Interview with Christa NardiHow long have you been writing, and how did you start?
I’ve probably been writing since elementary school. First, it was those assigned creative writing tasks, and then for fun. I always wrote stories and then in high school also wrote poetry. Since then, most of my writing has been nonfiction and more technical in nature (e.g. textbooks), but occasionally I would jot down an idea or two.
How did you come up with the title of your book?
My first thought for a title was Murder is Academic, but I did a quick search and found that title already used several times. That was a bummer. I had come up with the name of the small town and college because I liked the alliteration, so I used that for the title instead.
Do you have another job outside of writing?
Yes, I do. As noted in the bio, like Sheridan, I am a professor and a psychologist. Thankfully, this is not a true story, not even close.
How did you create the plot for this book?
I started with some basic ideas and then identified the characters. To some extent, the characters almost develop themselves. They have a role to play in the story – either a key role or a ‘red herring’ role or just an annoyance. They evolve along with the story.
Which character did you most enjoy writing?
Max. He represents the ivory tower stereotype and the old boy network. He is intelligent, smart, productive, and has a good heart but sometimes lacks common sense. Although a scientist in his work, when it comes to social interactions, he is quick to jump to conclusions. He fully expects that others will defer to him and that makes others crazy.
Are any of your characters inspired by real people?
Wayne is inspired by a few of the men I dated when I was single and much younger. Though I never dated a dentist, I recall a few who only could talk about their job (boring), as well as a few who didn’t quite get the message to move on.
Are you like any of your characters?
I am most like Sheridan, but she is probably my “ideal” self. We share the curiosity, the analytic thinking, and the desire to solve a puzzle. On the other hand, Sheridan is a bit more contemplative and more grounded than I am; she isn’t as reactive and she’s never grouchy. She’s also a bit more social.
Tell us about your favorite scene in the book.
One of my favorite scenes is the one when Brett wants to interview Max and Max tries to put him off because he is too busy with his research, like his research is more important than a murder investigation.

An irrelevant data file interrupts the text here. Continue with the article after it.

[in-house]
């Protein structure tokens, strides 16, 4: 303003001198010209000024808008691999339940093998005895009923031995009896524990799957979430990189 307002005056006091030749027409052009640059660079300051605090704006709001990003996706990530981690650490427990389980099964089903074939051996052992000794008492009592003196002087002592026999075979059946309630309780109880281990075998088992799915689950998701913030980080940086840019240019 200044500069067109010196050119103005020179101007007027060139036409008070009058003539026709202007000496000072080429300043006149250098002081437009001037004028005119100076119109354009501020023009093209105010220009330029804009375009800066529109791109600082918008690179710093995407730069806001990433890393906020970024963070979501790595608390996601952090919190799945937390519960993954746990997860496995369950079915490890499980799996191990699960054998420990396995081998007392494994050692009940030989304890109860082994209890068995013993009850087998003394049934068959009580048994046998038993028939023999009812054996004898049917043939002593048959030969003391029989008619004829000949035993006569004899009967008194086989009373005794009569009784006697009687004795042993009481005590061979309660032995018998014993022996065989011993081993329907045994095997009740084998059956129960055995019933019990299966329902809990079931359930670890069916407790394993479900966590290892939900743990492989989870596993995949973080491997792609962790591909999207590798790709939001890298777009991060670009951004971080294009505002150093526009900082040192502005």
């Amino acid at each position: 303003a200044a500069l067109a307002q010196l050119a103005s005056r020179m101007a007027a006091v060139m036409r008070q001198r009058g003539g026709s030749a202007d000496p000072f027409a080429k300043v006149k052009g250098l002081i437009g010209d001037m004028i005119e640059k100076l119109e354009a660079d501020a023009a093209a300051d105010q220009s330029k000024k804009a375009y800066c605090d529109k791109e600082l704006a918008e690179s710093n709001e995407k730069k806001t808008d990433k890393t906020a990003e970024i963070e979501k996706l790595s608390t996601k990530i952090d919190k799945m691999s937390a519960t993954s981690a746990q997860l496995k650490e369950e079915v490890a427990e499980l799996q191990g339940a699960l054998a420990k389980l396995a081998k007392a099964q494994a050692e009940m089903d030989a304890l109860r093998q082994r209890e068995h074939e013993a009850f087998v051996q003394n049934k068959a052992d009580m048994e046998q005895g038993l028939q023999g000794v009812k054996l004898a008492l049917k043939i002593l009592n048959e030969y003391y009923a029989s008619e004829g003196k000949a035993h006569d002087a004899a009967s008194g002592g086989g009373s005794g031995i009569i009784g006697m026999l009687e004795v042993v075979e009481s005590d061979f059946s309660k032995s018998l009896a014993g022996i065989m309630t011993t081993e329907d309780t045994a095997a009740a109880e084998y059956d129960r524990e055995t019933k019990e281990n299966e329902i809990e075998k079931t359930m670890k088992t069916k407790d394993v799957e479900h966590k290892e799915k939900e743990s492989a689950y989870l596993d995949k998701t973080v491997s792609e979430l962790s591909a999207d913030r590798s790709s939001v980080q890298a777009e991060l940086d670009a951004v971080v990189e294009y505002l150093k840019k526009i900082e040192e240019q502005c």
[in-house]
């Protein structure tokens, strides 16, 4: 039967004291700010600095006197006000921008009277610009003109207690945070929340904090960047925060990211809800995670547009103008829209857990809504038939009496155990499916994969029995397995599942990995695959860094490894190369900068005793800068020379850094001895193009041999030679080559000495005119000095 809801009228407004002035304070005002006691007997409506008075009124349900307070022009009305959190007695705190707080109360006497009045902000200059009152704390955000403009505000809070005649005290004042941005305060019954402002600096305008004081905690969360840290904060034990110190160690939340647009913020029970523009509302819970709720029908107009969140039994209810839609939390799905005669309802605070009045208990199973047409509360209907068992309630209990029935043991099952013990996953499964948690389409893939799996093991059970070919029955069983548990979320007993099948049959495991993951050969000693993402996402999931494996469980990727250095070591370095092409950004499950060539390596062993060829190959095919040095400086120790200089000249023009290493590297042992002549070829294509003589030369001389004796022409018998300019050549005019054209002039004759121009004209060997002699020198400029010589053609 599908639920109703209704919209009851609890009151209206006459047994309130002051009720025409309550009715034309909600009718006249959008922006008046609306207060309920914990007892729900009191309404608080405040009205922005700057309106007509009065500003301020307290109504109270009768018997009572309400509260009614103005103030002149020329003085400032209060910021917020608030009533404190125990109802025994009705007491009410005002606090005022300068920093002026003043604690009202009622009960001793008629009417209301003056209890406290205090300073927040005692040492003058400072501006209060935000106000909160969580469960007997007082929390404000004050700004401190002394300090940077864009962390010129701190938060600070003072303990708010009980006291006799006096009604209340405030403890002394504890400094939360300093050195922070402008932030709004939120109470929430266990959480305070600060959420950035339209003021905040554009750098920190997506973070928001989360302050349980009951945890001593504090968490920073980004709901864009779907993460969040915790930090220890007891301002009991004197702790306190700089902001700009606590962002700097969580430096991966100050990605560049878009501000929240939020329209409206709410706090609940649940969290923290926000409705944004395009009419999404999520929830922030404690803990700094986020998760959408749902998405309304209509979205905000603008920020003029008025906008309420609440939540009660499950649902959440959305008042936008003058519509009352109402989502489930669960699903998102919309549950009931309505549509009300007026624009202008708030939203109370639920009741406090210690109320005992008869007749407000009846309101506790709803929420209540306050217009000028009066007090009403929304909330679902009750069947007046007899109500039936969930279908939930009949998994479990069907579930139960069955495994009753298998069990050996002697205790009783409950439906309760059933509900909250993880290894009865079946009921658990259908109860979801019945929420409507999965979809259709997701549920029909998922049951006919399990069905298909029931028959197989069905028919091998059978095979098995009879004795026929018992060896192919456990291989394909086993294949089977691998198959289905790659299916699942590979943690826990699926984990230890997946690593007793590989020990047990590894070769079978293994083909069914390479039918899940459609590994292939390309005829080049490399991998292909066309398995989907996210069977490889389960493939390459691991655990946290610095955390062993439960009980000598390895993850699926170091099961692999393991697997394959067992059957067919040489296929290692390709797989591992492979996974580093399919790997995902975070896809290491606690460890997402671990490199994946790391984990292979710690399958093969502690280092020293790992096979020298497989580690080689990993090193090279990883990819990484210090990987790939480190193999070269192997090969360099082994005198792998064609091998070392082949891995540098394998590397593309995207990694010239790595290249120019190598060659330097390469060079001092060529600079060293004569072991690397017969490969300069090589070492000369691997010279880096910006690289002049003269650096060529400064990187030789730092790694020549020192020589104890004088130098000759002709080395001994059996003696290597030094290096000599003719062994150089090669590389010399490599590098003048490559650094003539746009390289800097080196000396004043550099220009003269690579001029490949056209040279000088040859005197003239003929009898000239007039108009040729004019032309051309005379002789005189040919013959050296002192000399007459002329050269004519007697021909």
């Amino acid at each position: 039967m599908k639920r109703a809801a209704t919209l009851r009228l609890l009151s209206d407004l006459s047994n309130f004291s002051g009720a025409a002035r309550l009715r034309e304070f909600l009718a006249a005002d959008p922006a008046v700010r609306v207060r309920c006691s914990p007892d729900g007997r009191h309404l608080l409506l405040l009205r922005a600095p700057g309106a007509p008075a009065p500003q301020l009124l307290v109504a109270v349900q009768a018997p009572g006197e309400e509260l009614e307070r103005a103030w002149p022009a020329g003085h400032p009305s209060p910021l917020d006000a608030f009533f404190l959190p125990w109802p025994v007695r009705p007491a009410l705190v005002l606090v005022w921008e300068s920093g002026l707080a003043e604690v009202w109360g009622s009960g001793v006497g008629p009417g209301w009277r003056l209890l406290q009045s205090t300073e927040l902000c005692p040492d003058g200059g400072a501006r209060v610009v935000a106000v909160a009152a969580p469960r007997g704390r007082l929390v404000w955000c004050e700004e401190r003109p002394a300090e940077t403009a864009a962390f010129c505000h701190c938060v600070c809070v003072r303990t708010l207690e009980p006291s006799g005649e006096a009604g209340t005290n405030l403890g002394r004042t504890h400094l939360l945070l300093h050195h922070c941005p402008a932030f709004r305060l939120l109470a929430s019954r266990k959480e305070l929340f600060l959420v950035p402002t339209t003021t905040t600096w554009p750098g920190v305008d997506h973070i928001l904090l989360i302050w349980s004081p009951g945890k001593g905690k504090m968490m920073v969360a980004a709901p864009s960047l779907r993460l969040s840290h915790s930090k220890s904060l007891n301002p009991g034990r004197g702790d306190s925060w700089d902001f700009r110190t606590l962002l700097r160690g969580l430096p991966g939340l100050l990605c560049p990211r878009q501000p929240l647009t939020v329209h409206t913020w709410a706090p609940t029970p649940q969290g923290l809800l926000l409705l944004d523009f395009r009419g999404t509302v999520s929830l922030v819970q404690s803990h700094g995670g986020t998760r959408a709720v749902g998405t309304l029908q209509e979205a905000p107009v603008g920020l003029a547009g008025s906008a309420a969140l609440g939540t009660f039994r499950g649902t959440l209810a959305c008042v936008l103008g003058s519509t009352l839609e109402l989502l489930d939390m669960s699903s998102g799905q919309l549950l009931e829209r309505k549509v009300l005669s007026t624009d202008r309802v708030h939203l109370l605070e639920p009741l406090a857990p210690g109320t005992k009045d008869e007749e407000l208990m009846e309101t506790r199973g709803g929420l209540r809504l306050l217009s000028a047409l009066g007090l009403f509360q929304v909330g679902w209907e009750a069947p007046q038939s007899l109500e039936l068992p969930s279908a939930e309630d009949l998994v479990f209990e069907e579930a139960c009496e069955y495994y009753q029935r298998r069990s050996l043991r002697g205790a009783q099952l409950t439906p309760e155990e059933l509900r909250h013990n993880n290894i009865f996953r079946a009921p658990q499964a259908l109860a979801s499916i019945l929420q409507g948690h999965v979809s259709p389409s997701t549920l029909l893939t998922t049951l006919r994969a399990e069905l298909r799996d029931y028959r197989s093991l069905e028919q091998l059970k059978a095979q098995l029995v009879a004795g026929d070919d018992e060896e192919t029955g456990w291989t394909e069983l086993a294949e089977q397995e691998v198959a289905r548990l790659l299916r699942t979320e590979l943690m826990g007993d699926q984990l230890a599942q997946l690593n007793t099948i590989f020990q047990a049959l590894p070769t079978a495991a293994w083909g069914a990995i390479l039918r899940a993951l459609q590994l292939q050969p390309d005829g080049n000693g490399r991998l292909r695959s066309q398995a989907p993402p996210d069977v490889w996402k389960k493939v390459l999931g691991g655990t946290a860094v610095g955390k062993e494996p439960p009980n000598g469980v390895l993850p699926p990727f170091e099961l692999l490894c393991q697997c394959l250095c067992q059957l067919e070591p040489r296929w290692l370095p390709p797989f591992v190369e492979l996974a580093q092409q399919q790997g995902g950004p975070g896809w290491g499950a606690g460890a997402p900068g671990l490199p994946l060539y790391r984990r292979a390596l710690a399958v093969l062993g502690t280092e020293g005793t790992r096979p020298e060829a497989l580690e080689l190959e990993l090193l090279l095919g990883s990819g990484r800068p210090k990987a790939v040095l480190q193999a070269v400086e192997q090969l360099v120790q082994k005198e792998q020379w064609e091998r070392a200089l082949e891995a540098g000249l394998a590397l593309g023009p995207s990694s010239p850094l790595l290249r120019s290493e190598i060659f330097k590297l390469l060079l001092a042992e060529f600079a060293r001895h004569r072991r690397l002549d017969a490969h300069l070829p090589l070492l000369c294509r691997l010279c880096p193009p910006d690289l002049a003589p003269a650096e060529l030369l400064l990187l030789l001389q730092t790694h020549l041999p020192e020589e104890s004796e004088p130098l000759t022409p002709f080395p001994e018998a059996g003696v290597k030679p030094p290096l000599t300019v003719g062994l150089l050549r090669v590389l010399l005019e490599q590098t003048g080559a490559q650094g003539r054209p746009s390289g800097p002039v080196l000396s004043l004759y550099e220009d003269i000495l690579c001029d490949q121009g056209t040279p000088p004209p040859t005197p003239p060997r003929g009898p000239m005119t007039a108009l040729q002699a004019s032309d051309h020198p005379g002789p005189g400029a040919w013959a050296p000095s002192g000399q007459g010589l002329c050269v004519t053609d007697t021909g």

Who are your favorite authors?
Of current cozy mystery writers, I always look forward to the next one in the series by Vanessa Gray Bartal (Lacy Steele mystery series), Kassandra Lamb (Kate Huntington mystery series), Debra Burroughs (Paradise Valley Mysteries), Ellen Crosby (Wine Country Mysteries), and of course Janet Evanovich. But there are so many great writers out there, it is really hard to pick favorites.
How long is your to-be-read pile?
As of today, I have about 200+ on my kindle that I haven’t read and a few I still need to write reviews on. Then there is the stack of paperbacks in my nightstand ... and the ones I have marked in Goodreads ... I am very glad when Amazon points out that I have already bought a book since I cannot remember all the ones already on the kindle but not read yet.
Do you have a routine for writing?
I start with a basic idea, a basic plot and key characters. So in Murder at Cold Creek College, I started with Sheridan, Kim, and Mitch, and then Adam Millberg. With a back story developed (at least in my mind), I set the stage and put down ideas, write a scene or two. The next time I write, I start at the beginning again, and edit, elaborate, and continue the story line. Sometimes I have an idea for a later scene, write it, and then weave it in where it fits best.
Where and when do you prefer to do your writing?
Some place relatively quiet, usually at home. I have pulled out paper and pen on a plane or an early morning on vacation when I’m the only one awake when an idea came to me. Most of the time though, I “write” on my laptop.
What three books have you read recently and would recommend?
My three favorites of the last several months would be Zero Hero (Kassandra Lamb), Harbor of Lies (Debra Burroughs), and Scandals, Secrets and Murder (Maggie Sefton) – reviews can be found on my blog, Christa Reads and Writes.
What do you like to do when you’re not writing?
I love to read – mystery, cozy mystery, romance, and scifi/fantasy. I also love to garden and spend many hours working in mine. When not writing, reading or gardening, I am likely doing jigsaw puzzles or logic puzzles.
What are you working on now?
Murder in the Arboretum (Cold Creek #2). I had hoped to have it completed for release in July, and I am close! I hope to get it to Beta readers in the next few weeks for their feedback, and then final edits.
About the author:Murder at Cold Creek College, Christa is joining many other reader/writers in writing one genre she enjoys reading – the cozy mystery. Christa Nardi is a pen name for a real life professor/psychologist from the Northeast.
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